The 11th Century castle at the Rock of Cashel was donated to the church in the 12th Century. The church added a cathedral to the site in the 13th Century. Today the castle is a combination of fortress and cathedral and has been described as a remarkable collection of Celtic art and medieval architecture.
There have been fortifications at the Rock since the 4th Century when Cormac, a king of Munster, built his seat here and it subsequently became the seat for the Kings of Munster. It's easy to see why. The land around the castle is fertile and mostly flat. The Rock of Cashel rises 30 metres above the plain making it highly visible and very defensible.
St Patrick visited the Rock in 448 where he converted King Oengus mac Nad Froich to Christianity. The Rock of Cashel became an important Christian site and the Kings of Munster gave financial assistance to the early church. St Patrick's visit also brought the rock its other name – St Patrick's Rock.
It is thought that Brian Boru, crowned the first High King of Ireland in 997, had his seat here too.
The early history of the castle is quite unclear. The earliest building on the site is the Round Tower which has been dated to around 1100. It stands 28 metres high and is still the tallest structure at the castle.
In 1101 Cashel Castle was gifted to the Church of Ireland by Muirchertach Ua Briain.
Construction started on Cormac's Chapel in 1127 and it was consecrated in 1134. The chapel is a Romanesque church, but with strong Germanic influences. Inside, it has a barrel-vaulted roof and one of the best-preserved 12th Century Irish frescos.
There have been two cathedrals built on the Rock of Cashel. Work on the first adjoining cathedral began in 1169, but by the middle of the 13th Century it had been completely replaced by the second.
The cathedral has an aisleless cruciform plan. It was originally intended to be longer, but modifications in the 15th Century saw it closed off by a high residential tower house.
It is thought that Richard O'Hedigan, Archbishop from 1406 to 1440 was responsible for the tower house. He was also responsible for the construction of the Hall of the Vicars Choral on the south side of the close.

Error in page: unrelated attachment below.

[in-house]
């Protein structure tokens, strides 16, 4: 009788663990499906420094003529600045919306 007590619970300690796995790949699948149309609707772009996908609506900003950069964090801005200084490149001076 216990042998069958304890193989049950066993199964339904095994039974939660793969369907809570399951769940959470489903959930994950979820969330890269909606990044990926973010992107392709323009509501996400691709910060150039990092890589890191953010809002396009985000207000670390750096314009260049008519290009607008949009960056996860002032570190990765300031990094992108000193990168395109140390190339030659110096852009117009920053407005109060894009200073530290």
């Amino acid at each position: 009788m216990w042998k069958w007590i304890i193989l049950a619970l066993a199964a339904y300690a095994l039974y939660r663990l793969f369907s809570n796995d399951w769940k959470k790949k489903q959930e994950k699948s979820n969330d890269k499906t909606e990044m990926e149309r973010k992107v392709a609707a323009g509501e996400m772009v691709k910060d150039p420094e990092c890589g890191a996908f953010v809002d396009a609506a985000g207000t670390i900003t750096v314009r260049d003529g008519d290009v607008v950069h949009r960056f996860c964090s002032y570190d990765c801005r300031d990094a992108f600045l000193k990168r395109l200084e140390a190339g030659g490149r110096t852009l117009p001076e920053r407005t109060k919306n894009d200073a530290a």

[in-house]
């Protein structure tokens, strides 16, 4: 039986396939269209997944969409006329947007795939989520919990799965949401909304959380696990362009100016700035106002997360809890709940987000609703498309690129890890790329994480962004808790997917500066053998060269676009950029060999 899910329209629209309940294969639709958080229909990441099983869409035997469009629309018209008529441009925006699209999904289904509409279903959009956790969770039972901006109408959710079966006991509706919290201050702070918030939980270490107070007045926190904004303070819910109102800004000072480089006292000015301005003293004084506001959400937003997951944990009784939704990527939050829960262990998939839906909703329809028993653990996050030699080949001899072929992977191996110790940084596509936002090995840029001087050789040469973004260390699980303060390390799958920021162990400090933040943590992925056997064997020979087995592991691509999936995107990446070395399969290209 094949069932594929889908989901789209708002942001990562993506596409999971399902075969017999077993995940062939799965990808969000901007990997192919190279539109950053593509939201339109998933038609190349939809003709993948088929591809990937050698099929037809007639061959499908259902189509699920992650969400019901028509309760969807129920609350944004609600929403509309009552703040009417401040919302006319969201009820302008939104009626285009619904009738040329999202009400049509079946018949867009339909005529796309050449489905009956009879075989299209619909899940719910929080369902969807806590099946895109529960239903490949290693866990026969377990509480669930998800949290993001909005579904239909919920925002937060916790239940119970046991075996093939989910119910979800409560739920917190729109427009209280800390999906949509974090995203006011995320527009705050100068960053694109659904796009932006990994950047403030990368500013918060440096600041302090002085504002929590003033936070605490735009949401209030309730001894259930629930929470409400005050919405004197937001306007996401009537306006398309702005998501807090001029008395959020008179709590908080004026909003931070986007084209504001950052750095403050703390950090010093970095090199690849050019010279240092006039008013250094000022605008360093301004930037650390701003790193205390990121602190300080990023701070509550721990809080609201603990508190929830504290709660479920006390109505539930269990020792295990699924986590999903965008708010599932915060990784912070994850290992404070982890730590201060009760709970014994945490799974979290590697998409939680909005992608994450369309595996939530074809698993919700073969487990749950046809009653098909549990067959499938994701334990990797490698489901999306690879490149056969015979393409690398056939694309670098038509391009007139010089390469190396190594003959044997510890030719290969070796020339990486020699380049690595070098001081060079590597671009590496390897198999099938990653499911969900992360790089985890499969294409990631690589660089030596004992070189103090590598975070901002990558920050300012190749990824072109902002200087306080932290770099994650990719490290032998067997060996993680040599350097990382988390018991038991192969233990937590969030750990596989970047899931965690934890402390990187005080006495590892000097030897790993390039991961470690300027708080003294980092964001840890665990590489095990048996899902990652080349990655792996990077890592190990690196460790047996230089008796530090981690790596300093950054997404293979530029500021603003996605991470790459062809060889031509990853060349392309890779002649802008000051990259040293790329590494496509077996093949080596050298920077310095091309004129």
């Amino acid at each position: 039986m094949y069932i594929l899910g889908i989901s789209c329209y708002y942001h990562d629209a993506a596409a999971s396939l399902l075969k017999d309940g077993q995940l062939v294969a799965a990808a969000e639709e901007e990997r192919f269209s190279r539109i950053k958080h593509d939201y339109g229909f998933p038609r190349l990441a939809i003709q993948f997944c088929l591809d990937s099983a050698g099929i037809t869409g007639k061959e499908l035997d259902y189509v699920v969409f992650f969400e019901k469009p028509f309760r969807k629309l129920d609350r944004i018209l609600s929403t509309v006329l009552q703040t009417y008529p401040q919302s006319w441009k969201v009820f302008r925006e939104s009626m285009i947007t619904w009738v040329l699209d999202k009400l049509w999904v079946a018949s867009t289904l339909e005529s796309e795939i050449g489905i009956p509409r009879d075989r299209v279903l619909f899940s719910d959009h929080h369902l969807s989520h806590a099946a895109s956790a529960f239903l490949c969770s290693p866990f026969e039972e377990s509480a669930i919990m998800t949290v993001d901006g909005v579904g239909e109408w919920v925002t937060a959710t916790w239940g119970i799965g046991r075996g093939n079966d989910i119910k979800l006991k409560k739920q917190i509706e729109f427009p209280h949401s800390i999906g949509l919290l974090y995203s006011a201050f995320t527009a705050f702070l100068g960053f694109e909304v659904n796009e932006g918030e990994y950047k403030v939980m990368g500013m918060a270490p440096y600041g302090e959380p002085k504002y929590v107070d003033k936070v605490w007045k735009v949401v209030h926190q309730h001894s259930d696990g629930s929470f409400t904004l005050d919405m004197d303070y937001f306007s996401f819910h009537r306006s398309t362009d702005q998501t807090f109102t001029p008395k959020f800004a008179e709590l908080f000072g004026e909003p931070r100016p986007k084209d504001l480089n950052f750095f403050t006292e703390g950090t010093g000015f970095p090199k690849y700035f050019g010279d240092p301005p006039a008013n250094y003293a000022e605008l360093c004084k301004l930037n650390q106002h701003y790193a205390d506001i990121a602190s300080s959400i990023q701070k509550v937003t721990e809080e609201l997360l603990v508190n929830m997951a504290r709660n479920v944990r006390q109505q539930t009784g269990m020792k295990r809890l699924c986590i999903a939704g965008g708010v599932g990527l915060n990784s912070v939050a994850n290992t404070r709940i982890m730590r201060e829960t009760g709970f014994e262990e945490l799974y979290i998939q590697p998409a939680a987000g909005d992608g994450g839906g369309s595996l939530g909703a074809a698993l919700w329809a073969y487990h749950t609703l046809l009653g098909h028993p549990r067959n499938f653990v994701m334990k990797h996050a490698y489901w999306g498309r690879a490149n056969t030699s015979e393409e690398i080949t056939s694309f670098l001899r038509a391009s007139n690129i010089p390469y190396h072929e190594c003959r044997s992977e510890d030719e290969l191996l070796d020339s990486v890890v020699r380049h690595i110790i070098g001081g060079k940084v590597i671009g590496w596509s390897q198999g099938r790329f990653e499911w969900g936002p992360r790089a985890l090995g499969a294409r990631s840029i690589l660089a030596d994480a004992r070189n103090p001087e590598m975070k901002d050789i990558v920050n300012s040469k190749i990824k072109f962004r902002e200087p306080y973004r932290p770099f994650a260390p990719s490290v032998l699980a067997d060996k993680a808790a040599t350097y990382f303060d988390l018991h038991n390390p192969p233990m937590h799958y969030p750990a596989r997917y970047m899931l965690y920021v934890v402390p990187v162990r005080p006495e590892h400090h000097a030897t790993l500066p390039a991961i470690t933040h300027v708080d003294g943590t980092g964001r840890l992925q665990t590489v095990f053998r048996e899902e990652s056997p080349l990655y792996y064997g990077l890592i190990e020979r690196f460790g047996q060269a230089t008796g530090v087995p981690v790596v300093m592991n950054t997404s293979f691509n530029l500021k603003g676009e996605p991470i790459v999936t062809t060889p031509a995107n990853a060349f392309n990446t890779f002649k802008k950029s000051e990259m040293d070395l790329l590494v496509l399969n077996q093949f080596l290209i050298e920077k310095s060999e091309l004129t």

The cathedral and castle had survived quite a few attacks over the years, but one of the most devastating occurred during the Irish Confederate Wars. In 1647 Parliamentarian troops under Murrough O'Brien, 1st Earl of Inchiquin sacked the castle and the town. In what later became known as the Massacre of Cashel over 1,000 people were killed. Many had taken shelter at the Rock of Cashel, but very few townsfolk were spared and the garrison was killed. The chapel and cathedral were plundered and there were numerous acts of iconoclasm with works of religious art being defaced or smashed.
By the 18th Century the castle and cathedral were falling into disuse. The cathedral moved into the town and the roof was removed.
The castle came into state care in 1869 and conservation work was carried out in the late 19th Century. Today the castle and cathedral are under the care of the Office of Public Works and the Rock of Cashel is one of Ireland's most popular tourist attractions.
Facilities available at the Rock include exhibitions on the castle's history, public toilets and car parking nearby. Guided tours of the site are available as well as a guide book printed in a number of languages.
Status: Heritage Site / Visitor Attraction
Owner: Government of Ireland
Tel: +353 62 61437
Opening Times: Mid September to Mid October Daily 9am-5.30pm / Mid October to Mid March Daily 9am-4.30pm / Mid March to Early June Daily 9am-5.30pm / Early June to Mid September Daily 9am-7pm
View of the Rock of Cashel from a distance
The cathedral with the castle buildings behind